Day 8 - A day of good fortune

Annan to Salcoats - 107 miles, 2,600 feet of ascent

Waking to rain falling on the tent the omens for todays ride did not seem good. I also had to empty one of my shoes which was full of rainwater. However the rain faded and heading through Annan a guy on a recumbent bicycle pulled out just in front of us. On his way also from Lands End to John O Groats he said he had called in on one funeral (army friend at Wooten Basset) and two weddings en route.

He was certainly a colourful character and we chatted briefly before heading in different directions. We headed around quiet lanes and cycle paths, taking in Caerlaverock Castle, the WIldlife and Wetlands Trust, the Saving Bank Museum and some old small harbours before hitting Dumfries in time for a second breakfast.

Dumfries has put a lot of effort into attracting and catering for cyclists, with superb bridges over the river and even a long bridge over a couple of busy roads. Cafes and restaurants are certainly good value here, with a cooked breakfast coming in at £2.90 in Dumfries, an old lady in the cafe pushed £5 into our hands towards our fund raising.

With improving weather we headed inland now in a Northwesterly direction. We did intend to pass through Kier Mill where Kirkpatrick Macmillan invetend the pedal cycle in 1840, but I had not set up the GPS correctly and we stayed on the A76 most of the way to Sanquar. Which in hindsite was probably a good thing as we ended up doing a huge day even without that detour. Sanquar seems to be a place people just pass through, but the locals are very friendly and again the cafes great value. Although you have to ask to find them as they don't seem to have signs telling you where they are!

A head windwas now picking up, blowing from the North West, so we had to work hard past New Cumnock, Stair and eventually to brief rest at Tarbolton, outside Robert Burns "Batchelor Club". The local youths kicked Irn Bru cans down the street and the other hobby seemed to be spitting, but our faith was restored by a chap calling in at the shop opposite who again handed us some sponsor money.

It seemed to take a long time to get to the coast and the Isle of Arran hovered tantalisingly on the horizon. We passed through Irvine with its chemical factories and then back onto a cycle route for the last few miles, our first crash of the trip occured when we hit some mud on some tight bends on the cycle path, but no serious damage was done to the bike or us. Eventually we hit the coast near Saltcoats where we were to meet up with Val who had organised a camp site. We overshot by a mile and back-tracking eventually located the Van parked next to a large static caravan, but Val was nowhere to be seen. Then out she popped from the caravan. Not only had we got a free nights camping, but we had been upgraded to a caravan! A hot shower and a delivered to the door pizza later we felt much better. It had been a long day but fortune was with us. John had kept us company, and without John and Val in support we would have probably been camping in a windy corner somewhere.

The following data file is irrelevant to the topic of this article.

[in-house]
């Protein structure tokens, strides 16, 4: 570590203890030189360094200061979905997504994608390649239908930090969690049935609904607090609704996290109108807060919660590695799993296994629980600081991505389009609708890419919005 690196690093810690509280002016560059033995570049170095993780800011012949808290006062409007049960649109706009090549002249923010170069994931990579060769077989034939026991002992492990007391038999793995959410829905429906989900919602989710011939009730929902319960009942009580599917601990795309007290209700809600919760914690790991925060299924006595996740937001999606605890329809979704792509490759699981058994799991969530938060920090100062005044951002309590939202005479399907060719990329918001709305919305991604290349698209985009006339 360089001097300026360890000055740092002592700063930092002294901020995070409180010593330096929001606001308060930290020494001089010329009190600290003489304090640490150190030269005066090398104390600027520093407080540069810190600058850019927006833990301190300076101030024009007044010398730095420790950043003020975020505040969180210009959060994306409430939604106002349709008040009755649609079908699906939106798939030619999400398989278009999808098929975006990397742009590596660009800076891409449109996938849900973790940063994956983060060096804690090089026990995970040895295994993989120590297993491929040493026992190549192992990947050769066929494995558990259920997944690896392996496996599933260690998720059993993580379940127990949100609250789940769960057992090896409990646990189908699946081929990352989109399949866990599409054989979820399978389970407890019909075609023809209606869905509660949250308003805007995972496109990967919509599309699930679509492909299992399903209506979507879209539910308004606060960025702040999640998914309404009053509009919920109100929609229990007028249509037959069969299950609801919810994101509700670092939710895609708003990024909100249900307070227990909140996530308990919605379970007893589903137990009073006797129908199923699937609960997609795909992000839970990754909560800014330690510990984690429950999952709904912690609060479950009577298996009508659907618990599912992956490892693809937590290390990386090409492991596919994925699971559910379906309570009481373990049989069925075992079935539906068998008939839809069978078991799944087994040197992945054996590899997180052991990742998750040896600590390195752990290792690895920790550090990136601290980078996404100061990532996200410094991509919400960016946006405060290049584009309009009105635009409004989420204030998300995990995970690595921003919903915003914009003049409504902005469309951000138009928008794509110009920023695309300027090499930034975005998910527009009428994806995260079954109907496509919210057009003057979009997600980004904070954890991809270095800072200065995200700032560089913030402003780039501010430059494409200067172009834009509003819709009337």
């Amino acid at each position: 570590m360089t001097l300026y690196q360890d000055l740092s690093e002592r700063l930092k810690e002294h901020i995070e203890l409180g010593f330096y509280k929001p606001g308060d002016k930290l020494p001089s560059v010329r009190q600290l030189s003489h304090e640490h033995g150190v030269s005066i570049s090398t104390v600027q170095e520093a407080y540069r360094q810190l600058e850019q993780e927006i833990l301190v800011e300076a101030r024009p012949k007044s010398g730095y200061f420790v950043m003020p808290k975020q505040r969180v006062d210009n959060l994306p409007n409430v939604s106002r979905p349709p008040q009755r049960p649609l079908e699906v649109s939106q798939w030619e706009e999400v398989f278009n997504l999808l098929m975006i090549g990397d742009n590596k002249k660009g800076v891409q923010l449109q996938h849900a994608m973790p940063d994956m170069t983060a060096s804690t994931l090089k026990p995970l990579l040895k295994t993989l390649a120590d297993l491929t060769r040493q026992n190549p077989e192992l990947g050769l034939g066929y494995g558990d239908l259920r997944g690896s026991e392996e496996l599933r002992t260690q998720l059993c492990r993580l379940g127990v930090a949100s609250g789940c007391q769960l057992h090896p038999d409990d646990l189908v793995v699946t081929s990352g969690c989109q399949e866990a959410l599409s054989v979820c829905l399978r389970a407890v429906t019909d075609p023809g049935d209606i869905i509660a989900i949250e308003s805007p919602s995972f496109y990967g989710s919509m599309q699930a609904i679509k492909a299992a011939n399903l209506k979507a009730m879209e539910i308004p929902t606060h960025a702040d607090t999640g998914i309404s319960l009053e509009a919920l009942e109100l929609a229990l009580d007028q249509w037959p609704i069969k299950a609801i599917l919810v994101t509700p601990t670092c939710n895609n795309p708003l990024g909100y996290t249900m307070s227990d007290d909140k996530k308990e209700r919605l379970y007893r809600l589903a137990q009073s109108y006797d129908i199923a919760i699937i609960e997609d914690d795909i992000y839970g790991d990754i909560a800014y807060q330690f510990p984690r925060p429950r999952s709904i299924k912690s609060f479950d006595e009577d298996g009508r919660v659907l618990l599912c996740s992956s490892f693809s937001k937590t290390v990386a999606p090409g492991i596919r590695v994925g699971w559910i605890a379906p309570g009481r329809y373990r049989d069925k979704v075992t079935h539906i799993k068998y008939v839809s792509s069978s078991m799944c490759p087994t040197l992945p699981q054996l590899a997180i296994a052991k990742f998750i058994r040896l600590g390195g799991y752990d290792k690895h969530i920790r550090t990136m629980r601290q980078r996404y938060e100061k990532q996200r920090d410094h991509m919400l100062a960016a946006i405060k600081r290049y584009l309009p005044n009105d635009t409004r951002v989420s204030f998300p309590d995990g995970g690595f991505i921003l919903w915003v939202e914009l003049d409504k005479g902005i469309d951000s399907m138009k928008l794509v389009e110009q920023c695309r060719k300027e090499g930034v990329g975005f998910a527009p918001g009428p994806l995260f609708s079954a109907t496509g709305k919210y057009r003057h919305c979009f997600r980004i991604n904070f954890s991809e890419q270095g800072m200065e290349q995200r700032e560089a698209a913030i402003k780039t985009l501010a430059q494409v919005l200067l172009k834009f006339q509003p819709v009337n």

Arran now looms large over the sea, and we know we have another big day ahead of us tomorrow.


Day 7 - A change of country

Lancaster to Annan - 90 miles, 3,500 feet

After a hectic couple of days getting the bike cleaned and repaired, catching up with work and planning the second half of the journey we headed of North again, being back on the bike felt good. We had Alistair for company as far as the End to End half way point just north of Kendal, which brightened up the dismal weather for us. At Holme we called in at my parents for an early cup of tea and some excellent cake, we even had some road side support cheering us on which was great and much appeciated.

The rain really started heading towards Kendal and the climb up to Shap summit was very wet. The site of the old Jungle Cafe marks the half way of the standard End to End route. We stopped for a while to eat more cake.

By the time we reached Shap summit we were pretty soaked, but as we dropped down the other side towards Shap village the rain eased and racing along with a brisk tailwind descending slowly towards Penrith our spirits lifted.

Matty tucked into a bargain portion of fish and chips in a greasy spoon cafe, before further wind assisted progress to Carlisle, doing 100 kms in well under 5 hours.

Through Durdar (Matty loves that name) and Carlisle we had some blue sky again and started to dry out properly. North of Carlisle we cut around the edge of a huge timber yard and railway sidings, following the signs for Gretna.

Bagpipes, weddings, people have a very stereotyped view of palces like Gretna. But as we took a photo at the Scottish border a wedding party burst out of a nearby hotel to the skirl of the pipes,

Gretna Fish and Chips are excellent, we shared a portion on a street were the gutters were full of confetti. Now we were heading West towards Annan and by 6pm we had made the days ride without too much effort. We must be getting stronger. We met John and Val at the campsite, they had agreed to join us for a couple of days and carry some of our luggage.